## Boundaries of a Model

Now that we have fully assigned material to the entire grid, the external boundaries of the water need to be set up correctly to reflect how the areas beyond the model would behave in the real world. OnScale has a number of pre-defined boundary conditions to be applied by the user with the boun side command. The most commonly used boundary conditions are:

• free
• nodes can move freely with no external forces acting upon them
• When to use: edge of model is at an air boundary where the movement of boundary nodes are unrestricted
• symm
• boundary for symmetrical geometries
• assumed that what occurs on one side occurs on the other
• When to use: model is the same geometrically and electrically across the boundary
• absr
• energy continues past boundary with no reflections
• When to use: edge of model continues infinitely with the same material (typically a large body of water)
• fixd
• nodes are completely fixed - zero displacement
• energy is perfectly reflected
• When to use: edge of model is infinitely stiff

The model should be set up with the following boundaries to simulate the steel block with a void defect in the middle:

```c boundary conditions & loading

c external boundary conditions
boun
side xmin free    /* assign free boundary condition
side xmax free    /* to xmin xmax and ymax side
side ymin symm    /* assign symmetry condition ymin side of model
side ymax free
end ```

## Time Functions & Piezoelectric Loads

The model has now been fully geometrically defined which means we can technically execute the model however, the model will remain static over time. We need to provide some form of input to stimulate the model which typically falls into 2 categories:

1. Pressure loads - for simulating purely mechanical wave problems
2. Piezoelectric loads - for simulating piezoelectric devices

Before we set up the loading conditions, an input waveform, also referred to as a Time Function, is required. OnScale provides a variety of Time Functions to use in the model ranging from sinusoids, wavelets and user-defined functions too. See func for a full list of input types. There is also a Time Function Tool to set up and visualise the input signals to be used within the model.

Tip: OnScale recommends using the Ricker Wavelet (wvlt) time function due to its broadband performance and low spectral leakage beyond 2.5x the centre frequency.

```c define time varying function
func wvlt \$freqint 1.	                /* wavelet impulse functionplod    pdef pld1 func                      /* create pressure load with name pld1 and assign it the time function input    vctr vct1 1 0 0                     /* create vector direction to be used with pressure load    sdef pld1 vct1 \$i1 \$i1 \$j1 \$j3-1    /* apply pressure load to defined elements    end```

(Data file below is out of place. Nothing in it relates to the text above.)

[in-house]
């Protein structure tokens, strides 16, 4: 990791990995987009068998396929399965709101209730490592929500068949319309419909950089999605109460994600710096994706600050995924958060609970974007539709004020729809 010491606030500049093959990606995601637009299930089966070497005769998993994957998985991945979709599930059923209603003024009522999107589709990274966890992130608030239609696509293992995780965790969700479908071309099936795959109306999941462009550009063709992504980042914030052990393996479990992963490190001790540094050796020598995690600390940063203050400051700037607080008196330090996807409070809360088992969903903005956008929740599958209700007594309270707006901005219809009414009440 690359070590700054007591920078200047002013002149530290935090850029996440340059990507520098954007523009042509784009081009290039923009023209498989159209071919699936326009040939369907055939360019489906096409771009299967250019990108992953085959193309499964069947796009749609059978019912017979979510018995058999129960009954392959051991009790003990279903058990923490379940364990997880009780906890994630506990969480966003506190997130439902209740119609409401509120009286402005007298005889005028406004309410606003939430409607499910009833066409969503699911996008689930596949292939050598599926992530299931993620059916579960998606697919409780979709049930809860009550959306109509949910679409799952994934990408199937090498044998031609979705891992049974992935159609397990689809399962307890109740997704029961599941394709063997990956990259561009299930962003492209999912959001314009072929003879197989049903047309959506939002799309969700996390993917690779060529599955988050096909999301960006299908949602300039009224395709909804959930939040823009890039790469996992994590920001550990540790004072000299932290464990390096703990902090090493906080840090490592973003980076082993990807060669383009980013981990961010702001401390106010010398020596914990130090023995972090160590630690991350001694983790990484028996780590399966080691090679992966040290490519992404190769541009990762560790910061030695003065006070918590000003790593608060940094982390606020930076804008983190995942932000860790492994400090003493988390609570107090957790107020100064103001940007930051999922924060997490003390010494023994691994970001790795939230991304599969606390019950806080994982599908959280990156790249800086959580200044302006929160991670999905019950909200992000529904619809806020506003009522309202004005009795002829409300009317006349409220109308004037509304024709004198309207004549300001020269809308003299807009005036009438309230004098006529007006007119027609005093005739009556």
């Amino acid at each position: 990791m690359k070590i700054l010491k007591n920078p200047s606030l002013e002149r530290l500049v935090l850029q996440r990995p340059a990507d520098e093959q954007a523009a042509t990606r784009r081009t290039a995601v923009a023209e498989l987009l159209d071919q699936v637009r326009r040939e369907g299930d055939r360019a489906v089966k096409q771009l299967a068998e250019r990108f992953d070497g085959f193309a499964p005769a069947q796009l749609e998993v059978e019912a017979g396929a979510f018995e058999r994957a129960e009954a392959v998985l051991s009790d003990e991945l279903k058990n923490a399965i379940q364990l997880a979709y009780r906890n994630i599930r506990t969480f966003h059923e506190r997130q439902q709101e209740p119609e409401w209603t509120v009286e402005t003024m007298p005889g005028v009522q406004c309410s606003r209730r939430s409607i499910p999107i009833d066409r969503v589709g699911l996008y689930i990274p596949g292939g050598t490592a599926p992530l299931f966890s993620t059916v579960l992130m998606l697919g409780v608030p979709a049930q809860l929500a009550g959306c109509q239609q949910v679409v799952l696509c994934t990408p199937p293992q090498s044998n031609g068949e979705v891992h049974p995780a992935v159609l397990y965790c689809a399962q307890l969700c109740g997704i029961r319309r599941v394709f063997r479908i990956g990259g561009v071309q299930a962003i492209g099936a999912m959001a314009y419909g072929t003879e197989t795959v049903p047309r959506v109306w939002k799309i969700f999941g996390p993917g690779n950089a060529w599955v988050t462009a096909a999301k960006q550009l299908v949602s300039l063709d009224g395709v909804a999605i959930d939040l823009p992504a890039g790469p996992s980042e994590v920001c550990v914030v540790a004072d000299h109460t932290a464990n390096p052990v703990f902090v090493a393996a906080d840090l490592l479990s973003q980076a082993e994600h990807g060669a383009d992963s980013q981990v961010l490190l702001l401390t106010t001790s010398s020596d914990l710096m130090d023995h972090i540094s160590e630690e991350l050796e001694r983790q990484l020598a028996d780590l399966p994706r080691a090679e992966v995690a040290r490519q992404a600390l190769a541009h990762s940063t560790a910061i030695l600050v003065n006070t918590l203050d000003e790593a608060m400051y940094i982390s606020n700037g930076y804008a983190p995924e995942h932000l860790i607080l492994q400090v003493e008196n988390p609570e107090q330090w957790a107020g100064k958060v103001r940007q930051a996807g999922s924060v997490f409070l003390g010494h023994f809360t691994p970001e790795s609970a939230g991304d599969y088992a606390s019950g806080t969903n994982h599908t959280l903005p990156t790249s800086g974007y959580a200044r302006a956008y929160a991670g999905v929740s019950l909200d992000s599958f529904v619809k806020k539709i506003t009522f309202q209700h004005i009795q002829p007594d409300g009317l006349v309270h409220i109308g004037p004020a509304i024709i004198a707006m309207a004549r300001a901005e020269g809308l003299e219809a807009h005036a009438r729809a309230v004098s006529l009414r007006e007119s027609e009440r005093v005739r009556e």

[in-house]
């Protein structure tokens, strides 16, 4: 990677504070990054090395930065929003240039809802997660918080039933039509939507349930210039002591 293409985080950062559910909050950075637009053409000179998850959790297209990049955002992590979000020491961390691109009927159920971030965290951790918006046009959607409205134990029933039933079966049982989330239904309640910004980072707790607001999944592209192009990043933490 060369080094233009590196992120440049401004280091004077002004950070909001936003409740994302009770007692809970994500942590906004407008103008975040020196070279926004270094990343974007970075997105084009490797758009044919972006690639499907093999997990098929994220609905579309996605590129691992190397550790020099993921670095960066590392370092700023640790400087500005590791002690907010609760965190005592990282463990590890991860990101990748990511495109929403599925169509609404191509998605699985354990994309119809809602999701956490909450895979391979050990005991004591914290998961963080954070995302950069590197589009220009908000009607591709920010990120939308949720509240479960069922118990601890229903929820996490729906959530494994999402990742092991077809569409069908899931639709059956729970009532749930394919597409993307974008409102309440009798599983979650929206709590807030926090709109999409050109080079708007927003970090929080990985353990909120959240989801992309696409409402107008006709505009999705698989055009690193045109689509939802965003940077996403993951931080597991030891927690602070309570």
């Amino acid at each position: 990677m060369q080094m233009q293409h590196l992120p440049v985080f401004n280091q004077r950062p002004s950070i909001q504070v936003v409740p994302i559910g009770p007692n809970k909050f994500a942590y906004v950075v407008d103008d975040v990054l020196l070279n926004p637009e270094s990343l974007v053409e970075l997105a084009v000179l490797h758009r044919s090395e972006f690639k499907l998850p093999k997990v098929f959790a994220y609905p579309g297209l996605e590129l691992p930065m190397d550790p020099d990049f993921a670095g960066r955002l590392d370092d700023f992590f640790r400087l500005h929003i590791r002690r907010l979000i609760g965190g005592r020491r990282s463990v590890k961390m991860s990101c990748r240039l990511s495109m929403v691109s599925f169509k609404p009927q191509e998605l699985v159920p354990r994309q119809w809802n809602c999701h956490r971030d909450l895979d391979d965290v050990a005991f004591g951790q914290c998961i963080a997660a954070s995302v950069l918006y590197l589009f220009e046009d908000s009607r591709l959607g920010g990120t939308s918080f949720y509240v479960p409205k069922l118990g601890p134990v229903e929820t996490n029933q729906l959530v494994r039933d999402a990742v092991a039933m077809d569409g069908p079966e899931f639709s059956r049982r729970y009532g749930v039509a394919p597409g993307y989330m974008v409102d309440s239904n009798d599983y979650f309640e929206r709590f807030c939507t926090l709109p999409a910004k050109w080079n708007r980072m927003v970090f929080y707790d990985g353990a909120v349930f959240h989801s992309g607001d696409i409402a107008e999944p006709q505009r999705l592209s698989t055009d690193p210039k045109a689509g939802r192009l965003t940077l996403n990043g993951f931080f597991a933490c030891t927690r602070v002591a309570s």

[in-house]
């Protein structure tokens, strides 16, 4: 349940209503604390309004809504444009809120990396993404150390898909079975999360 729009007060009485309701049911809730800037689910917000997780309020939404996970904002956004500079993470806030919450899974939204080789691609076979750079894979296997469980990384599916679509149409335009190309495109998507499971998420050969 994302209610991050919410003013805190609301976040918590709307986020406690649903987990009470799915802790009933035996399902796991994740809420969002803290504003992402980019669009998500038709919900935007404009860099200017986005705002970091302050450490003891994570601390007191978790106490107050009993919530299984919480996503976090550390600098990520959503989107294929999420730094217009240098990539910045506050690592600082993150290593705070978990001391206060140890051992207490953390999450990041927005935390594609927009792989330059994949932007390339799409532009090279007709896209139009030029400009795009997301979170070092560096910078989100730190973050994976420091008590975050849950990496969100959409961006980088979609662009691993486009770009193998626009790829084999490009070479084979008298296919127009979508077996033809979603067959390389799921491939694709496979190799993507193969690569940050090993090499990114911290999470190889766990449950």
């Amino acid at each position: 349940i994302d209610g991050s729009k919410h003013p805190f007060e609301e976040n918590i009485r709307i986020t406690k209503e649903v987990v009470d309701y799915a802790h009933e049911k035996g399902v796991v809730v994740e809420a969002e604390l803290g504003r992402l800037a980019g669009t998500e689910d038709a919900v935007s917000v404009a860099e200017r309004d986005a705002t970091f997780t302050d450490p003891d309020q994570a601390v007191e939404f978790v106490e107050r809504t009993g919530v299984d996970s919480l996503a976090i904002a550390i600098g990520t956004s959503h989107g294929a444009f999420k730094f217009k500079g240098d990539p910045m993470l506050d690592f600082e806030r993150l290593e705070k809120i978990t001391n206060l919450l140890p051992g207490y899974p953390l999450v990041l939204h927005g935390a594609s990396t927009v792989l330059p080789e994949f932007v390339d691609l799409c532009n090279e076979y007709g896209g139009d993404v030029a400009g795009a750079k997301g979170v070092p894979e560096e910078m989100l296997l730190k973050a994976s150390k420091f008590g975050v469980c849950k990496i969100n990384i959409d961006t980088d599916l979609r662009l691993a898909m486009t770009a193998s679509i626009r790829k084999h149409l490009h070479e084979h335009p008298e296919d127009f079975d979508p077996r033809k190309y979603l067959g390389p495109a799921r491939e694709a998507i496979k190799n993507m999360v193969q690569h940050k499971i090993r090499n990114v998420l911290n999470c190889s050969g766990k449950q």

Defining a pressure load requires the plod primary command and the following subcommands:

• pdef
• Sets up the pressure load definition with a reference name and to assign the time function (func) as the load input
• vctr
• Creates a simple vector direction for the pressure load
• The arguments required are: a name followed by vector amplitudes in the XYZ direction
• There are alternate commands to help define the more complex load directions - see plod command for full list.
• sdef
• Defines a surface/line of nodes to generate the pressure load
• The names defined by the pdef and vctr command are used as arguments to set up the exact load function and direction to apply to a set of elements.

Note: When specifying pressure loads, remember that IJK arguments reference the element numbers and not the node. This means that if we want to set up a load that extends to the entire edge of a model, we need add a -1 value to the last node as there is always one element less than total number of nodes in each of the XYZ (IJK) directions.

Within the Wave_Prop.flxinp file:

1. Using the boun primary command apply symmetry (symm) to ymin side and free (free) boundaries to the xmin, xmax and ymax sides using the sidesubcommand.
2. Using the func primary command set up the Ricker Wavelet with the wvlt subcommand - set the the frequency argument to \$freqint and the peak voltage amplitude to 1V
3. Using the plod primary command:
1. Use the pdef subcommand to set up the pressure load with a reference name (pld1) and assign the time function (func)
2. Use the vctr subcommand to create a vector in the +X (1 0 0) direction with a name of vct1
3. Use the sdef subcommand to apply pld1 in the direction of vct1 to the elements at the XMIN side (i1 to i1 & j1 to j3-1)

Progress to tutorial section: Model Outputs

## Tutorial Code

```c boundary conditions & loading

c external boundary conditions
boun
side xmin free    /* assign free boundary condition
side xmax free    /* to xmin xmax and ymax side
side ymin symm    /* assign symmetry condition ymin side of model
side ymax free
end
c define time varying function
func wvlt \$freqint 1.	                /* wavelet impulse functionplod    pdef pld1 func                      /* create pressure load with name pld1 and assign it the time function input    vctr vct1 1 0 0                     /* create vector direction to be used with pressure load    sdef pld1 vct1 \$i1 \$i1 \$j1 \$j3-1    /* apply pressure load to defined elements    end```
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